Housing Advocates File Suit Against DeMarco, FHFA

Don't be fooled by the appearance in the media of a housing market in recovery, Rachel LaForest, executive director of Right to the City Alliance (RTTC), said on a press […]

Don't be fooled by the appearance in the media of a housing market in recovery, Rachel LaForest, executive director of Right to the City Alliance (RTTC), said on a press call July 9 announcing a lawsuit against the FHFA and its director Edward DeMarco.
The nonprofit, joined by the National Low Income Housing Coalition, filed a suit in a Miami federal court against DeMarco for failing to contribute over $382 million to the National Housing Trust Fund (NHTF).
The 2008 Housing and Economic Recovery Act created the Fund and mandated that Fannie and Freddie make contributions to it, but when the economy crashed, the requirement was temporarily suspended. The Trust Fund has remained empty so far.
Now that the GSEs are profitable again, housing advocates are demanding the agency pay up. The contributions are badly needed, as the fund is immune to discretionary cuts, unlike HUD programs and other aid that has been slashed with budget cuts and sequestration, said Sheila Crowley, NLIHC CEO.
The $382 million demanded by the plaintiffs is based on Fannie and Freddie's 2012 profits; Crowley said the GSEs have brought in even more in 2013.
If the lawsuit is successful, the money would be allocated to states to decide how to use. Some would do rehabilitation work, some would do preservation work and some would use it for new construction, Crowley said.
Millions of Americans are homeless. The problem is growing, not getting better. Crowley said she remembers being elated when HERA created the NHTF in 2008, after years of urging Congress to do so, and NLIHC will now lead the fight to make sure the funding mechanism is reinstated.
The trust fund would be another source of aid for those with very low incomes, such as Angela Samuels of Miami and Danielle Stelluto of New York, also plaintiffs in the suit. Samuels was evicted from her home of 43 years due to mortgage predatory lending practices. The unemployed nurse bounces between staying with family and friends and is unable to take care of a niece and nephew that had been staying with her.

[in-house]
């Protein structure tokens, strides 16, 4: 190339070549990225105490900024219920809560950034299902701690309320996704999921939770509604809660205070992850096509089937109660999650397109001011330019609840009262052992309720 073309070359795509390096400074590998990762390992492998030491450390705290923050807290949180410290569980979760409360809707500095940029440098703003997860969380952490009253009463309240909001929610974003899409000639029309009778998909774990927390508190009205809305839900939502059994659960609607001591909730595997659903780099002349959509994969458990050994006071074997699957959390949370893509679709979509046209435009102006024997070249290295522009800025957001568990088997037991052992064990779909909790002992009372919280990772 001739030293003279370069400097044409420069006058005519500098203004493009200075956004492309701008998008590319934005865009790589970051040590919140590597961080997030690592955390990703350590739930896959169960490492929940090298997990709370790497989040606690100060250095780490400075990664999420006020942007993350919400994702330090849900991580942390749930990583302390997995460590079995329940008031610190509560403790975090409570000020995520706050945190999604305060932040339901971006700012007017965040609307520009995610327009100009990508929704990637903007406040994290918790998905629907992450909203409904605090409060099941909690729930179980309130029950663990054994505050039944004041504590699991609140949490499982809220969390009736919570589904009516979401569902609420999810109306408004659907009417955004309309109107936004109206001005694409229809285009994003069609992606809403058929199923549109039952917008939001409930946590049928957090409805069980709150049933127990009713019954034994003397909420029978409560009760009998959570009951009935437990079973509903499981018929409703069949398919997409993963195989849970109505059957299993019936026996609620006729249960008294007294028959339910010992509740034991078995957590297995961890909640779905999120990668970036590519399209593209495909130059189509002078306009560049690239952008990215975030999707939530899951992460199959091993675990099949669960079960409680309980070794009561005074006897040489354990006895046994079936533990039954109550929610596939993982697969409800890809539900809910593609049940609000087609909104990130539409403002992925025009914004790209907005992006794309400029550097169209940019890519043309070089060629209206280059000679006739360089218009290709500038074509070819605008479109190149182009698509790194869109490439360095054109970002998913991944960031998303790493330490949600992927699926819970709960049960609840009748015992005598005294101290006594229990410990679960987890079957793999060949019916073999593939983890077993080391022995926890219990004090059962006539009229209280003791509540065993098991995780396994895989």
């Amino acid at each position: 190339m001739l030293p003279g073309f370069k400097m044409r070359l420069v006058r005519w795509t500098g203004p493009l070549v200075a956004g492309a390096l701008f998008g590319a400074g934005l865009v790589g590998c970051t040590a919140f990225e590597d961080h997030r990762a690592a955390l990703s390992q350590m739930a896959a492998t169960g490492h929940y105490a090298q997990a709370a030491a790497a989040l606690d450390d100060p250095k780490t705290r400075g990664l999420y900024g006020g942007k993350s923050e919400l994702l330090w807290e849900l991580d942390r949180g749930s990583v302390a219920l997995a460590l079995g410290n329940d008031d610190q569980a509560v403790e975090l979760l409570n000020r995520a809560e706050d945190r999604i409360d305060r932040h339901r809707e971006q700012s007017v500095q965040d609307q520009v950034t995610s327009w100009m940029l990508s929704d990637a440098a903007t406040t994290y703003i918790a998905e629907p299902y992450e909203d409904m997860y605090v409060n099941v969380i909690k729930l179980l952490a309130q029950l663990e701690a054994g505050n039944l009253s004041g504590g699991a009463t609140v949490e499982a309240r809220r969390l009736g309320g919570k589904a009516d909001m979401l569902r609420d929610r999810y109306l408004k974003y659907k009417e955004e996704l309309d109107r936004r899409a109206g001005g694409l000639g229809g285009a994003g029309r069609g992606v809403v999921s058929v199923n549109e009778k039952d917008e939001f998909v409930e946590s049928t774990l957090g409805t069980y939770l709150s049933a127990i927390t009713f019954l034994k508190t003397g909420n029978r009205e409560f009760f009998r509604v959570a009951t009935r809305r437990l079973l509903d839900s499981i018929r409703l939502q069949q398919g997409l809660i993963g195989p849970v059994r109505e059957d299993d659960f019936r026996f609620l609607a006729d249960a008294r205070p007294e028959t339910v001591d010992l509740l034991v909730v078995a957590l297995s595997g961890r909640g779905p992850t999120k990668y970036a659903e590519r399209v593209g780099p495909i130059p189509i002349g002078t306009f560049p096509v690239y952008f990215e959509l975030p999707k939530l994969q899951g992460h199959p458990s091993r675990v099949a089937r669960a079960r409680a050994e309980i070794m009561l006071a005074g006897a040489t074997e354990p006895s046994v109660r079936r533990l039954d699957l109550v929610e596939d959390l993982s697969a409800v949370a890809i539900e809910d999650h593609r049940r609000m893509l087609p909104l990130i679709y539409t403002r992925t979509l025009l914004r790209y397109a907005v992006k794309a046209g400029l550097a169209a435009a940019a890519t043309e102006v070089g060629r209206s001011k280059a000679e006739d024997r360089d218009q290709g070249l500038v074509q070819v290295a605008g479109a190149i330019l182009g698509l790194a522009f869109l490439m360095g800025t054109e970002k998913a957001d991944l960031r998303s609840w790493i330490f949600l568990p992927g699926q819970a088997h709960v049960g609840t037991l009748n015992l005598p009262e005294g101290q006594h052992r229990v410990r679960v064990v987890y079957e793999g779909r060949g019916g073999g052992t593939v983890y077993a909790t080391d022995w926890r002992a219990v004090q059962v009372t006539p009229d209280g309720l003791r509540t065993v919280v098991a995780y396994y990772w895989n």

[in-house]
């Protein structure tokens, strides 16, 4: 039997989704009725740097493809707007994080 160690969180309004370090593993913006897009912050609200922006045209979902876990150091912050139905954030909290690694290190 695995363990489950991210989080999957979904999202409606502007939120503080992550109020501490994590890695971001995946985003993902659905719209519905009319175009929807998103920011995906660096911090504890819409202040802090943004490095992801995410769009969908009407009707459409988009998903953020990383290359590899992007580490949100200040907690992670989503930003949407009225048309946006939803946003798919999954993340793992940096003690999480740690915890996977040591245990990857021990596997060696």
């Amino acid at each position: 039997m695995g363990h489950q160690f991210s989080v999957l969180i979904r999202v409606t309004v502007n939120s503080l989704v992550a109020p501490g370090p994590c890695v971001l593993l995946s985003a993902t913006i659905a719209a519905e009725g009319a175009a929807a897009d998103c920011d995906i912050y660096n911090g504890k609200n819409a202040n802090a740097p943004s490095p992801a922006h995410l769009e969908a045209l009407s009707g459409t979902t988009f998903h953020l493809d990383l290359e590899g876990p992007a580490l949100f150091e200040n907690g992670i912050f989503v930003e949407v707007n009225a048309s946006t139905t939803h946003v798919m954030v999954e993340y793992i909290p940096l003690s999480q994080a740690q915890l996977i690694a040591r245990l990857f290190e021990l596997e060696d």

“The FHFA needs to step up for the countless people who have been taken advantage of and who have lost their home, people like me,” Samuels said. “Obama administration, put your foot down.”
In New York, Danielle Stelluto, a single mother to her 5-year-old son and 3-year-old daughter ended up in the shelter system in the Bronx after the Children's Advantage Voucher that helped her afford a three-bedroom home in Far Rockaway was cut from the New York budget.
Her job as a cashier at Stop & Shop did not provide sufficient income to cover the 1,300-per-month rent and she had to quit the job altogether once in the shelter to meet the curfew. Leaving Far Rockaway also meant she was “ripped apart” from her mother and brother and that her children were forced to leave their “comfort zones.”
“I honestly have never been so stressed out in my life,” Stelluto said. “I have depression, anxiety, and I feel like I'm running on a hamster wheel.”
Section 8 housing aid is closed, Stelluto said, and NYCHA has a 10-year waiting list.
First they need to win, then RTTC and NLIHC would focus on making sure the funding stays in place if DeMarco is replaced by Rep. Mel Watt (D-N.C.), and even if Fannie and Freddie are also replaced.
“This is the initial source of funding that we need to get programs started,” Crowley said. “It's by no means sufficient to meet the huge need that have described here.”
(Photo by Michael Premo, CC BY-NC-ND.)

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